Van life on a budget is completely possible.
What van will you buy? How much will it cost to convert and what are its running and maintenance costs?
Even once you’ve accounted for the initial investment, what lifestyle do you want to live?
Will you seek out free boondocking and dry camping sites, self cater your meals and limit pricey activities?
Or will you hunt out fabulous amenities at established campsites, eat out often and throw caution to the wind when it comes to entertainment and buying tickets for tourist attractions?
There’s no right or wrong answer but to live happily in a van, your lifestyle needs to have a healthy dose of the things you enjoy most.
Do you plan to travel long distances relatively quickly or take a slower pace? Will you need to ship your vehicle anywhere?
What countries will you travel in? The cost of living from one country to the next can be quite different.
So how much does van life cost?
Over the past 2 years our daily spend has averaged a little under GBP £45 per day. This includes every penny we’ve spent (except a little 3 week trip the Antarctica).
There’s no doubt we save money living in a van compared to our pre-overlanding lifestyle.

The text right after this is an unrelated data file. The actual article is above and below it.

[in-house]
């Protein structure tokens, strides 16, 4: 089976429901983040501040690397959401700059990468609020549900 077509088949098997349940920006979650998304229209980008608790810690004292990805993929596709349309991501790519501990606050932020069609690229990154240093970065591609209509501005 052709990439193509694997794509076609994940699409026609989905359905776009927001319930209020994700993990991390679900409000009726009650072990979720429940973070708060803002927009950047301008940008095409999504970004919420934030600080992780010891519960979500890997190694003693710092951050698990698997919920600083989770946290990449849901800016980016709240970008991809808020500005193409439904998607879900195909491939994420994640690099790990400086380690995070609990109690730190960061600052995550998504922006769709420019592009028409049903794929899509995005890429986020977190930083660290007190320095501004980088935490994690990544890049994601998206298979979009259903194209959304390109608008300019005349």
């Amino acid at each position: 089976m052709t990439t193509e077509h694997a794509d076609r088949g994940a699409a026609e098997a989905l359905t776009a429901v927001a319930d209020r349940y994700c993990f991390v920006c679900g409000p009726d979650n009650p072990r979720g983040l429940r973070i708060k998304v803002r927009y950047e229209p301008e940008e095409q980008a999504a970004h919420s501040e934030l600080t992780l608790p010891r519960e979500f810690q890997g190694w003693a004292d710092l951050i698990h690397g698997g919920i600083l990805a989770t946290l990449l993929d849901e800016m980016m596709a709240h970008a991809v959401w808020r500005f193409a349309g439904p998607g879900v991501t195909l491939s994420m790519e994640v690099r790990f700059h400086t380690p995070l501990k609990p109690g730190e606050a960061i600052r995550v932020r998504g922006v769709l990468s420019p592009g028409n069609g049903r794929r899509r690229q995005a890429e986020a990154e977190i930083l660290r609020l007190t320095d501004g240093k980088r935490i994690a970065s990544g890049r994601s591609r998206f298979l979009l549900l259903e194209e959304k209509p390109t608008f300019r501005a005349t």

Pros and cons of living in a van
Social media images may have you believe living out of a van is a stress-free lifestyle.
Often it is but there are times when this is far from the truth.
Breakdowns happen but when it’s your home broken down at the roadside what do you do?
Finding a place to park overnight to sleep isn’t always easy, especially in cities. The laws around the world differ. Some states in the USA for example have banned sleeping in vehicles altogether.
For those living in a van without an onboard bathroom, finding somewhere to shower and do your business can be a challenge too.
Moderating the onboard temperature, keeping a sufficient supply of drinking water, enough electric to power essential devices and even getting consistent internet access are all van life challenges we deal with regularly.
But so many challenges are balanced, if not outweighed by the advantages.
Of course there’s cost savings. The cost of living is drastically reduced.
Not just because there’s no typical household bills to pay but because you naturally reduce the purchase of “stuff”.
With minimal storage space, we’re quite particular about what we buy now. Everything needs to be completely necessary and wherever possible, have more than one use!
We never forget anything because we always have everything we own with us. Our house maybe tiny but our garden is massive!
We can go where we want, when we want.
When we get there, we can stay as long as we like or leave at a moment’s notice.
If we want to escape and live off-grid for a while, we drive away.
Is van life for you?
Our lifestyle is certainly unconventional and while we love our life on the road, it’s not for everyone.
If you need structure, certainty and plush carpets underfoot, van life may not be the long term lifestyle for you.
But if you thrive on being flexible, being your own boss and love the idea of waking to a new view every morning, then living in a van may bring you the freedom you’re seeking.